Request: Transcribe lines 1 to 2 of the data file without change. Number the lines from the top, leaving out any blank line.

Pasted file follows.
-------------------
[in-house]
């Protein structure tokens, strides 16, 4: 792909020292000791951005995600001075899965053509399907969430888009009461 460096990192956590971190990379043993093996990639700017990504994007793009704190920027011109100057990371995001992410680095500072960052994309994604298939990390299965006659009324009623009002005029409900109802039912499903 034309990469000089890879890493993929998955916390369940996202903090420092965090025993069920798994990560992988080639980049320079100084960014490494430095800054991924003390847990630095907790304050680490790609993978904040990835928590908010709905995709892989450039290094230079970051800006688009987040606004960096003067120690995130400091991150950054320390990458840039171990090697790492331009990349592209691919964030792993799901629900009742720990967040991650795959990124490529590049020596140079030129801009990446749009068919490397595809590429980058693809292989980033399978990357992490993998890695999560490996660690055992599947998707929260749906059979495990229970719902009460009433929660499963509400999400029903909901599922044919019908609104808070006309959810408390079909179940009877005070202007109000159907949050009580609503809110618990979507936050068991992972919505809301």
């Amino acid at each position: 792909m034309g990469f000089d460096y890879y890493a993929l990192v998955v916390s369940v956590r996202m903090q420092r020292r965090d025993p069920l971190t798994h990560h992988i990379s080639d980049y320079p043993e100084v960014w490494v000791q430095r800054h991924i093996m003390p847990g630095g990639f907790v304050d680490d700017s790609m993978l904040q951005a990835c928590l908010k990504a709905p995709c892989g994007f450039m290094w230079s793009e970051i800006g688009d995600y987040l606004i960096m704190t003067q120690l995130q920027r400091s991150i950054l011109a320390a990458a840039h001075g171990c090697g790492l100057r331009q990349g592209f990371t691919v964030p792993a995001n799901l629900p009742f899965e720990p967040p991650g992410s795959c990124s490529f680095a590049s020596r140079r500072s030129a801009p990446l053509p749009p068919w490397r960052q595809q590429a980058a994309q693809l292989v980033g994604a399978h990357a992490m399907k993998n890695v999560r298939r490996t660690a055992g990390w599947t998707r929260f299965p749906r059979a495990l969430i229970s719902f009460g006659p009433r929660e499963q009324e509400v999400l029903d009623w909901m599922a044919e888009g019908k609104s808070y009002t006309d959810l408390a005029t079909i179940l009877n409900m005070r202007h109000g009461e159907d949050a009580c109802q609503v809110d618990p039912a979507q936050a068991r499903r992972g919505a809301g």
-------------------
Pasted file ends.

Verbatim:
[in-house]
């Protein structure tokens, strides 16, 4: 792909020292000791951005995600001075899965053509399907969430888009009461 460096990192956590971190990379043993093996990639700017990504994007793009704190920027011109100057990371995001992410680095500072960052994309994604298939990390299965006659009324009623009002005029409900109802039912499903 034309990469000089890879890493993929998955916390369940996202903090420092965090025993069920798994990560992988080639980049320079100084960014490494430095800054991924003390847990630095907790304050680490790609993978904040990835928590908010709905995709892989450039290094230079970051800006688009987040606004960096003067120690995130400091991150950054320390990458840039171990090697790492331009990349592209691919964030792993799901629900009742720990967040991650795959990124490529590049020596140079030129801009990446749009068919490397595809590429980058693809292989980033399978990357992490993998890695999560490996660690055992599947998707929260749906059979495990229970719902009460009433929660499963509400999400029903909901599922044919019908609104808070006309959810408390079909179940009877005070202007109000159907949050009580609503809110618990979507936050068991992972919505809301």